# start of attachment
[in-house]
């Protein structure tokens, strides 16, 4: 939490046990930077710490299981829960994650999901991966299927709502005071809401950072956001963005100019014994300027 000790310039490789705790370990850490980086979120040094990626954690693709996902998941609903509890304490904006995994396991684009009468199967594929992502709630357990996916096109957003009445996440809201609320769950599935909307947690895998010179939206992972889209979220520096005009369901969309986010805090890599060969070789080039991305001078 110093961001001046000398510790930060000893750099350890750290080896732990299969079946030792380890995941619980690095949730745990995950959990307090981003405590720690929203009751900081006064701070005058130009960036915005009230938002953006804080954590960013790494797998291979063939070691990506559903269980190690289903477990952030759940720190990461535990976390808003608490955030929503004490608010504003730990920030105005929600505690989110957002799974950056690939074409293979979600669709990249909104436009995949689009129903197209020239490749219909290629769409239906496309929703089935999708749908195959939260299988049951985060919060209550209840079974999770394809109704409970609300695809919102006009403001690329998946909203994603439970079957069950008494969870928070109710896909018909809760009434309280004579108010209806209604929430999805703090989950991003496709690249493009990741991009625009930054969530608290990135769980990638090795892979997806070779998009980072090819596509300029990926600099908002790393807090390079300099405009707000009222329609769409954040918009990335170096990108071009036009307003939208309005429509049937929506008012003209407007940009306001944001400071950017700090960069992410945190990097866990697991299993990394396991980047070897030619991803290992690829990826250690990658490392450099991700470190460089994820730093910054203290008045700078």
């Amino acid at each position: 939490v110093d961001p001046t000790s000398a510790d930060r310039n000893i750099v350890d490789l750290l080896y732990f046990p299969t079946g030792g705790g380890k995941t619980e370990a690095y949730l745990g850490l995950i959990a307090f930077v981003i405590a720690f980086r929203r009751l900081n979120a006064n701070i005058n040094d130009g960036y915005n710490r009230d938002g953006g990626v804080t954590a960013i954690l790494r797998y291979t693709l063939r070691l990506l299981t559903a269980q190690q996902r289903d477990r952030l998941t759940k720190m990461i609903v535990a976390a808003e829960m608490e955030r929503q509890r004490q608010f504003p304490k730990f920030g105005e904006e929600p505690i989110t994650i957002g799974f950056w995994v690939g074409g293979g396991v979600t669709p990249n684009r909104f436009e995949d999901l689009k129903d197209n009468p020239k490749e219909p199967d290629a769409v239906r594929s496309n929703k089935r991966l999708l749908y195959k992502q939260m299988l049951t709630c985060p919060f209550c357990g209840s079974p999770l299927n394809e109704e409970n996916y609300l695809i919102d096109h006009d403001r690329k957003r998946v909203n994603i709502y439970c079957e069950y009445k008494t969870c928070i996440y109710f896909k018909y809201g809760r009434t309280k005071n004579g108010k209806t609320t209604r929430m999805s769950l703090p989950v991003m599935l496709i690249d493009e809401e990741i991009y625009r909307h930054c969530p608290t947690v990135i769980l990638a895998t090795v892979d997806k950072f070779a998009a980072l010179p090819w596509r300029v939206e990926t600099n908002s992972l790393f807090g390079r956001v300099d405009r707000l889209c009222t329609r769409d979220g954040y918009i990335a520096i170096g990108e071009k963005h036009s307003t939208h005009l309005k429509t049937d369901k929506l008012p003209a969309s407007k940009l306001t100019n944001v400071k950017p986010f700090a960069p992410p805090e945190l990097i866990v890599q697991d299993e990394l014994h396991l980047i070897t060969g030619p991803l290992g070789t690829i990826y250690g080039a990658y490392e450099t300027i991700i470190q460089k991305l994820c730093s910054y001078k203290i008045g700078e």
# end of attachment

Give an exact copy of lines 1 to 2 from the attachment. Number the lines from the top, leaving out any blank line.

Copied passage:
[in-house]
């Protein structure tokens, strides 16, 4: 939490046990930077710490299981829960994650999901991966299927709502005071809401950072956001963005100019014994300027 000790310039490789705790370990850490980086979120040094990626954690693709996902998941609903509890304490904006995994396991684009009468199967594929992502709630357990996916096109957003009445996440809201609320769950599935909307947690895998010179939206992972889209979220520096005009369901969309986010805090890599060969070789080039991305001078 110093961001001046000398510790930060000893750099350890750290080896732990299969079946030792380890995941619980690095949730745990995950959990307090981003405590720690929203009751900081006064701070005058130009960036915005009230938002953006804080954590960013790494797998291979063939070691990506559903269980190690289903477990952030759940720190990461535990976390808003608490955030929503004490608010504003730990920030105005929600505690989110957002799974950056690939074409293979979600669709990249909104436009995949689009129903197209020239490749219909290629769409239906496309929703089935999708749908195959939260299988049951985060919060209550209840079974999770394809109704409970609300695809919102006009403001690329998946909203994603439970079957069950008494969870928070109710896909018909809760009434309280004579108010209806209604929430999805703090989950991003496709690249493009990741991009625009930054969530608290990135769980990638090795892979997806070779998009980072090819596509300029990926600099908002790393807090390079300099405009707000009222329609769409954040918009990335170096990108071009036009307003939208309005429509049937929506008012003209407007940009306001944001400071950017700090960069992410945190990097866990697991299993990394396991980047070897030619991803290992690829990826250690990658490392450099991700470190460089994820730093910054203290008045700078």